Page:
No preview · Article · Dec 2013 · Engineering Failure Analysis
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    ABSTRACT: Purpose: A prospective study was conducted to detect whether a relationship exists between metal allergy and post-operative pain in total hip and knee arthroplasty patients. We postulated that to some extent a relationship does exist between them. Materials and methods: Patients who had undergone total hip and knee arthroplasty surgery because of hip and knee disease were included. The exclusion criteria were patients who were treated with immunosuppressor two weeks pre-operatively, skin conditions around the patch testing site, and other uncontrollable factors. Each patient agreed to patch testing for three days before surgery. Photographic images before patch testing, two and three days after patch testing were obtained to evaluate the final incidence of metal allergy. The patch tests contained 12 metal elements; chromium, cobalt, nickel, molybdenum, titanium, aluminium, vanadium, iron, manganese, tin, zirconium, and copper. Two independent observers evaluated the images. The results were divided into a non-metal allergy group and a metal allergy group. Pre-operative and postoperative VAS score, lymphocyte transforming test, and X-rays were collected to detect the relationship between metal allergy and post-operative pain following total hip and knee arthroplasty. Results: There were 96 patients who underwent pre-operative patch testing. The overall metal allergy rate was 51.1% (49/96) in our study. Nickel, cobalt, manganese, and tin were the most common allergic metal elements in our study. Nine inappropriate cases were excluded, and 87 patients were finally included in our study. There were 36 metal allergy and 26 non-metal allergy patients in the THA group, while 11 metal allergy and 14 non-metal allergy patients were found in the TKA group. We found no relationship existed between metal allergy and post-surgery pain in total hip and knee arthroplasty. Conclusion: Pain caused by metal allergy usually presents as persistent and recurrent pain. The white cell count, C-reactive protein, erythrocyte sedimentation rate and postoperative radiographs were not affected. Currently, patch testing and lymphocyte transforming tests are used for metal allergy diagnosis. We deemed that a relationship between post-surgery pain and metal allergy in total hip and knee patients may exist to some extent. Larger samples and longer follow-up time are essential for further study.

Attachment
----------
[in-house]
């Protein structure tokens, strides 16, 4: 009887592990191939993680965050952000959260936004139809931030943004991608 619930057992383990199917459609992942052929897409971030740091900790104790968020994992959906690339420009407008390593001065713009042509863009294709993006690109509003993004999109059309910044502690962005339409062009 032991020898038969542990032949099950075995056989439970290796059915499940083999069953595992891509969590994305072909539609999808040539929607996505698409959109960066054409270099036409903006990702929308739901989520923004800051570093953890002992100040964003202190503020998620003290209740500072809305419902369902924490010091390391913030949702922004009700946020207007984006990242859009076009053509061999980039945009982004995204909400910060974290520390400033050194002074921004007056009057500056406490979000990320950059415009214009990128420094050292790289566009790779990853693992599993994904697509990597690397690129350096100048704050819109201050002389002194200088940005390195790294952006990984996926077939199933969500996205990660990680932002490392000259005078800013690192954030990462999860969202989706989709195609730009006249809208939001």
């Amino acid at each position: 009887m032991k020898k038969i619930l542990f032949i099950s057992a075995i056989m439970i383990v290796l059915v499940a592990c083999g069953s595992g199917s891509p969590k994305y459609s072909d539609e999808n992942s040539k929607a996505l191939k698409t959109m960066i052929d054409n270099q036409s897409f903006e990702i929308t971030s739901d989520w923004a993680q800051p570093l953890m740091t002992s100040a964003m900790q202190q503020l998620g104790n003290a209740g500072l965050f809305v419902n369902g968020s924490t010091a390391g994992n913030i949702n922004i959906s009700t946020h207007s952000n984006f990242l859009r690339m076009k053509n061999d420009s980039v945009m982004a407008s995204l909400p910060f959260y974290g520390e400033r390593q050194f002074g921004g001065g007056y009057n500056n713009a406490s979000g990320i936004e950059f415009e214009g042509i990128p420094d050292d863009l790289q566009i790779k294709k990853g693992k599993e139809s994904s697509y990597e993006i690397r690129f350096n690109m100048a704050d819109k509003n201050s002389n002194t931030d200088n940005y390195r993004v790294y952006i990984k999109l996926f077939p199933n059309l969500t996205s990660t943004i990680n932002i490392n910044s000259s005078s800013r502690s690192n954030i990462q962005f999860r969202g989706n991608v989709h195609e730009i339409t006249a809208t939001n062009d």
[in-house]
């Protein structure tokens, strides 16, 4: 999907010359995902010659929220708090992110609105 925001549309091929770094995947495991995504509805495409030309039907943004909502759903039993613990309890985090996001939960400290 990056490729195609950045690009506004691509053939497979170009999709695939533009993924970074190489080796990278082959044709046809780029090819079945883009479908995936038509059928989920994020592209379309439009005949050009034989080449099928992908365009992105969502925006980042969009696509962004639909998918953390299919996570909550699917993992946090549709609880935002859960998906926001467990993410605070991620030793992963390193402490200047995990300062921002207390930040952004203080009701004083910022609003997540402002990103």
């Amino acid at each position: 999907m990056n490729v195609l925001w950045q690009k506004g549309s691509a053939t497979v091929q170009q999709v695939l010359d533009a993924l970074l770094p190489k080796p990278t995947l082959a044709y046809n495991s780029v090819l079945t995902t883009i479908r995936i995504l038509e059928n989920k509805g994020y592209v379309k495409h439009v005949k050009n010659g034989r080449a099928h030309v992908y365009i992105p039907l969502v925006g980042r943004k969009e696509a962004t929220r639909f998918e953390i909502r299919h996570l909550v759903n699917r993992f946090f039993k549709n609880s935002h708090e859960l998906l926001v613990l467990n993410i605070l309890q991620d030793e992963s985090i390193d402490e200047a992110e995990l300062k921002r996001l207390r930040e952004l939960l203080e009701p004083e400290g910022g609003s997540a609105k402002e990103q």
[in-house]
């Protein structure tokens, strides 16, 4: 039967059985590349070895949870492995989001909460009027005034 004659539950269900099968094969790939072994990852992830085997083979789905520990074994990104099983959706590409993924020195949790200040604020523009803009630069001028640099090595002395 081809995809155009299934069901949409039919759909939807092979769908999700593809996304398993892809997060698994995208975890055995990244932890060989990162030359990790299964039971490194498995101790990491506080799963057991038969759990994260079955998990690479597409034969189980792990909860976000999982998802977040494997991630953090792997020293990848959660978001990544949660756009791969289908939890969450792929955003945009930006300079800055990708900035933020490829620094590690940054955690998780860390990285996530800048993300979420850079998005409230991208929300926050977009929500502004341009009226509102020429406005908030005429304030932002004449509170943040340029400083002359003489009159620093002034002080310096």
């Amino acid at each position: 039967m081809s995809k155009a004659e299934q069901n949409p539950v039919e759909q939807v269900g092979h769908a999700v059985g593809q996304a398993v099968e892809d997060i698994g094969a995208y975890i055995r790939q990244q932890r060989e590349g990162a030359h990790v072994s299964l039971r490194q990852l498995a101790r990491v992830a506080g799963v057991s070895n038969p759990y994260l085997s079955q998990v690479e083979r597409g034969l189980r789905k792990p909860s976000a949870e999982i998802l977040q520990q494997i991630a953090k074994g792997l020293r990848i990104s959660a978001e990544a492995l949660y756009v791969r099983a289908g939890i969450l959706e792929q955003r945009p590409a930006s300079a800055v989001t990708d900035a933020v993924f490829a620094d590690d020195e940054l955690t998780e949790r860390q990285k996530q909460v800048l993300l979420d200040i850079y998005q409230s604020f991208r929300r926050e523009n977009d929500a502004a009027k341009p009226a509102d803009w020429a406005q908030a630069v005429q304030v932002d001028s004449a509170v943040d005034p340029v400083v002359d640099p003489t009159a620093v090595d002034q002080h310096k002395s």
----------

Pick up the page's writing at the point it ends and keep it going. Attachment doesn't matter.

No preview · Article · Jun 2014 · International Orthopaedics